Breakingviews - Test giants have problems but a vaccine ain’t one

Lufthansa employee stands in front of a poster outside the new COVID-19 quick test center at Franz-Josef-Strauss airport in Munich, Germany, November 12, 2020.

LONDON (Reuters Breakingviews) - Diagnostic giants could be the pandemic’s big winners. News that Pfizer’s Covid-19 vaccine may work dealt a blow to shares of Abbott Laboratories and Roche. Yet a likely slow rollout, and opposition to inoculation mean they needn’t panic. The real challenge is likely to be keeping up with demand.

At first glance, a viable vaccine should be terrible news for diagnostic groups. Without a remedy, they would be society’s main coronavirus defence thanks to new so-called lateral flow tests, similar to pregnancy indicators, which enable rapid testing on a massive scale. The news of Pfizer’s vaccine on Monday sent shares of Abbott and Roche down by as much as 5%, while Italian peer DiaSorin plummeted 17%.

Delays mean test makers needn’t panic. Pfizer hopes to make 1.3 billion doses of its remedy next year, covering just a sixth of the global population. These will likely be earmarked for vulnerable people or medical staff, leaving testing as the main defence for the general public for some time. Fear of side effects will also limit vaccines uptake. Only 40% of Americans say they will sign up for a first-generation vaccine, according to an Axios-Ipsos index.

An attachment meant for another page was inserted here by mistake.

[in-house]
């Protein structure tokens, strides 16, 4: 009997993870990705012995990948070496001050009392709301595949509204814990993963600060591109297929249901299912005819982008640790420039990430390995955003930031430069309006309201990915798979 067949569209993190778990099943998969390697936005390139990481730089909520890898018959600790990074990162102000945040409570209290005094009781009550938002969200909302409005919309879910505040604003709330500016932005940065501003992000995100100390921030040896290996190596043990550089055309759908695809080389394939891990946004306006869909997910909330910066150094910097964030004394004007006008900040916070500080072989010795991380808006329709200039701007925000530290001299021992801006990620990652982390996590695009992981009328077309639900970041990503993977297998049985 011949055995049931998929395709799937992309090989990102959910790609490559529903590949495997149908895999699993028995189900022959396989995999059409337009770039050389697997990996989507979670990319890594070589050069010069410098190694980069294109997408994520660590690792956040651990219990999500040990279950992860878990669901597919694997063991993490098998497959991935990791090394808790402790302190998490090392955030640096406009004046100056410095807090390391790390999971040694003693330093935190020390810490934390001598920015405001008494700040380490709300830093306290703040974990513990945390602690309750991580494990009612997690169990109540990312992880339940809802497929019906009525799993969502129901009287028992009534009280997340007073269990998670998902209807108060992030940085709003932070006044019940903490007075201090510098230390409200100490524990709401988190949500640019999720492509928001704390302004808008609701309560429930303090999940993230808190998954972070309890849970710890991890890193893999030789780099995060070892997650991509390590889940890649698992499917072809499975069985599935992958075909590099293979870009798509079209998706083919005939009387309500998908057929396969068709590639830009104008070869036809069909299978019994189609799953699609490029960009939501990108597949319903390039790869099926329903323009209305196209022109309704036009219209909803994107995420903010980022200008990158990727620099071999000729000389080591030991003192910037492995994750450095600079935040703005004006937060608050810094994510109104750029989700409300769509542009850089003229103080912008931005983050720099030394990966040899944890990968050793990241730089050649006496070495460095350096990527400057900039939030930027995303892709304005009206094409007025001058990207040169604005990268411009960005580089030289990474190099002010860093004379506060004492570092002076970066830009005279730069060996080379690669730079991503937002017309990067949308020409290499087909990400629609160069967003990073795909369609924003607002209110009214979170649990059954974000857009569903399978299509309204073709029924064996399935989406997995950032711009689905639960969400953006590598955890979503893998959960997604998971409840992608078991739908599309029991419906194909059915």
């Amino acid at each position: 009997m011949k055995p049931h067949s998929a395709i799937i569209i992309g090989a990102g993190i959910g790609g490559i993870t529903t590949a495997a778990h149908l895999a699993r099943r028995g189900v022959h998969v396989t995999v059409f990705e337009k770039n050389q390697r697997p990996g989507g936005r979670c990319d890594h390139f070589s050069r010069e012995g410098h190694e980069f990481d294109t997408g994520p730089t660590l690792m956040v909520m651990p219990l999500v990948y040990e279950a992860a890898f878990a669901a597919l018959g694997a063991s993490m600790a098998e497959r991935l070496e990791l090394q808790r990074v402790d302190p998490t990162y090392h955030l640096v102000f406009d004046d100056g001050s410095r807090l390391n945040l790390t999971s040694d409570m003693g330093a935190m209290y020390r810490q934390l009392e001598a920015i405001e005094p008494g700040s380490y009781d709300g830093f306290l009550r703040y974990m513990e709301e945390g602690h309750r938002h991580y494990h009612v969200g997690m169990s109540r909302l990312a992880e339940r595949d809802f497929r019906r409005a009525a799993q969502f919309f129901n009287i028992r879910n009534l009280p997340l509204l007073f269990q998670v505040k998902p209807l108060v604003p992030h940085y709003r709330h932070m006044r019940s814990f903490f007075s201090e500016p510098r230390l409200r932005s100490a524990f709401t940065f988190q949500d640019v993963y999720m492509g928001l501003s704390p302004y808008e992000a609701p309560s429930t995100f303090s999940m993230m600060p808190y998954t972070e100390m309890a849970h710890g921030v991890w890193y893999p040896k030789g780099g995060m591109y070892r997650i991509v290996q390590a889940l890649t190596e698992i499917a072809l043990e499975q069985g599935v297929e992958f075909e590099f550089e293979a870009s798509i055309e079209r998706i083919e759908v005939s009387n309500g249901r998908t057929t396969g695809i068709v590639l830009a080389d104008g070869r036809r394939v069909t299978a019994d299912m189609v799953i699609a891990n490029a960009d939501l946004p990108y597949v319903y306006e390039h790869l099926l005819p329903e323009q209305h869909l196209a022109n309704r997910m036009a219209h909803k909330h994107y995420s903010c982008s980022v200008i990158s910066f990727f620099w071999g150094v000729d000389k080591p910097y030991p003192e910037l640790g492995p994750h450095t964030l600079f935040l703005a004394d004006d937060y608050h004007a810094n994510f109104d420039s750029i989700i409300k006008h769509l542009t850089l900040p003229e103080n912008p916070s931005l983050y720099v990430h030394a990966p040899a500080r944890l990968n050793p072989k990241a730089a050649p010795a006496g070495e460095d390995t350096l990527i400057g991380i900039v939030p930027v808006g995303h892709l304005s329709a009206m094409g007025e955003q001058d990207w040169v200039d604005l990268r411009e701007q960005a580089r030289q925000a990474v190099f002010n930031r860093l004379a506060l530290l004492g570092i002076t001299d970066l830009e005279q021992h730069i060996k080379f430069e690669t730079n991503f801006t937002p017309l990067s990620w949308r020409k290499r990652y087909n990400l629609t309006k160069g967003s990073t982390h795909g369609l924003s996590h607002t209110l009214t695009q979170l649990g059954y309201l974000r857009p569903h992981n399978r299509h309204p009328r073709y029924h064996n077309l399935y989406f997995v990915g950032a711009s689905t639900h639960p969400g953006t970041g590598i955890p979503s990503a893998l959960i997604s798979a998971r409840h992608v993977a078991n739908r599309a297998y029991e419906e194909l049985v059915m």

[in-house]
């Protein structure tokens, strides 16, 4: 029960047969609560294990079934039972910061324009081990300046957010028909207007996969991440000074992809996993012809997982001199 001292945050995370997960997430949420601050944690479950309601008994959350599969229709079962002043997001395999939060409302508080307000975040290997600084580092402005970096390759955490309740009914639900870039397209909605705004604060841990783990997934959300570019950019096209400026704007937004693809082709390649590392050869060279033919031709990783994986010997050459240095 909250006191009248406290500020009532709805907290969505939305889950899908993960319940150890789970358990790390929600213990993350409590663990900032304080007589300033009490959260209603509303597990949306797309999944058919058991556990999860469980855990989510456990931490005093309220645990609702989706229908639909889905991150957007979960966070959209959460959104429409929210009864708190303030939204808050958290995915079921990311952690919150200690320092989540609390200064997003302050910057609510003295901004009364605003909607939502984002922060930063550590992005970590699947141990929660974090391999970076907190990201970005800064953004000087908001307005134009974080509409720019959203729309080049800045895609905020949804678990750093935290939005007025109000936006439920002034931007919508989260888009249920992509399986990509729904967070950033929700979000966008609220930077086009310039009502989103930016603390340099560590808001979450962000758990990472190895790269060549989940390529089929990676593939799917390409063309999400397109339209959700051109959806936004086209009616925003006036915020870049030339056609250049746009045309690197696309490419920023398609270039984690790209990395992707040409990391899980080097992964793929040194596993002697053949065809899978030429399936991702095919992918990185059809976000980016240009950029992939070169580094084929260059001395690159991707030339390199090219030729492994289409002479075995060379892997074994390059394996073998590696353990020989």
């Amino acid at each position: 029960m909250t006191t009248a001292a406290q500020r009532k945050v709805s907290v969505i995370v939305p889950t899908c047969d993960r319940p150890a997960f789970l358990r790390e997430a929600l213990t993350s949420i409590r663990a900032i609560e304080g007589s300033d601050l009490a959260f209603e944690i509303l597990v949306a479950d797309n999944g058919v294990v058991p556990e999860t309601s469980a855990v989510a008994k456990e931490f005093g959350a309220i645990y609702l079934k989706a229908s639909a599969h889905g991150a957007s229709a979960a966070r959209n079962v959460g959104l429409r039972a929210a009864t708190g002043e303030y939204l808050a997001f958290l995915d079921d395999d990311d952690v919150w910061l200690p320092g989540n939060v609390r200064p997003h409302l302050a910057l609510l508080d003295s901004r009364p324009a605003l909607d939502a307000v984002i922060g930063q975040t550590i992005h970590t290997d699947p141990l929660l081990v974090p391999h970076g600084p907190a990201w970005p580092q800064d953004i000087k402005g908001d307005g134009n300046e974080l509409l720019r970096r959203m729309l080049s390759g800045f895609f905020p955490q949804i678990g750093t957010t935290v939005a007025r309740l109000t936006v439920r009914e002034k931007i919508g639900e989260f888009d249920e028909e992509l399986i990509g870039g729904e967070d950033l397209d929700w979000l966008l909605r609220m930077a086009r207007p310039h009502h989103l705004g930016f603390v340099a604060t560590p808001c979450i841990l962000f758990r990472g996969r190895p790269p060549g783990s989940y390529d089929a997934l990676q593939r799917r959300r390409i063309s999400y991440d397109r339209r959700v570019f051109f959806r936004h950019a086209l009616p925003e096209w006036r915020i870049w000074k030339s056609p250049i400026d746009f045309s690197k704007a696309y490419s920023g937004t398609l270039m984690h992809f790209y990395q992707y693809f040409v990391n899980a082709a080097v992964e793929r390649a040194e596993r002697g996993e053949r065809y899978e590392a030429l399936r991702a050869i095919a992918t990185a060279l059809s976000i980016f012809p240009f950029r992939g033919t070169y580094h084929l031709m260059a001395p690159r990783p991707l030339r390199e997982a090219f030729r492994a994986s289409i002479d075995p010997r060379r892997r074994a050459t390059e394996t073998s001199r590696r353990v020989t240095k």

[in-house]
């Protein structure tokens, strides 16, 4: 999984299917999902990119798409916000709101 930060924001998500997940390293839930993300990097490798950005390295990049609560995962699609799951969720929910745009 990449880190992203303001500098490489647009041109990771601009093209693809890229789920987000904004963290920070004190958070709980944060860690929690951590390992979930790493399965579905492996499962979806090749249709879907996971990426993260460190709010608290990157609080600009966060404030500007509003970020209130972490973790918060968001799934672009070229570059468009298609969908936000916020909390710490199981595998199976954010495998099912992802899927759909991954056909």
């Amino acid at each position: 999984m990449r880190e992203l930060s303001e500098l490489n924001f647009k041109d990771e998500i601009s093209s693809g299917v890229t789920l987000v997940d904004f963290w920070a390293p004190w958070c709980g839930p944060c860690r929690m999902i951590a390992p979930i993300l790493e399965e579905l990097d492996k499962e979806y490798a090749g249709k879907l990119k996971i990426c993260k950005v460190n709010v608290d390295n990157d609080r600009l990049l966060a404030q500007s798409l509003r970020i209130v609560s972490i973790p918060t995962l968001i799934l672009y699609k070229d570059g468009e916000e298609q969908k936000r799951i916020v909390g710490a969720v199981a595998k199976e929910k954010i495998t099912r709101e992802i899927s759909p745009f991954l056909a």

Testing will still be needed once vaccines are widely used. That’s because no inoculation is likely to work all the time, and immunity may not last. Health professionals will need to be regularly checked. The World Health Organization estimates there are some 60 million front-line medical staff globally. Test them once a week, and you need 3.1 billion tests a year, costing, at five dollars a pop, $15.6 billion.

Testing may also be needed where people are confined for long periods, such as air travel, especially during outbreaks. If just 10% of the roughly 4.1 billion passengers each year were tested, the annual cost would be $2 billion. That implies at least 3.5 billion tests a year, costing $17.6 billion.

Keeping pace with demand looks hard. Even now the two biggest test makers, Roche and Abbott, are only aiming to make 100 million tests each month by the end of the year. And there could be problems securing ingredients: a dearth of swabs early in the pandemic slowed production. Abbott’s market capitalisation has risen by $40 billion since the pandemic began. That suggests investors are not worried about a vaccine but are not prepared for any slipups.


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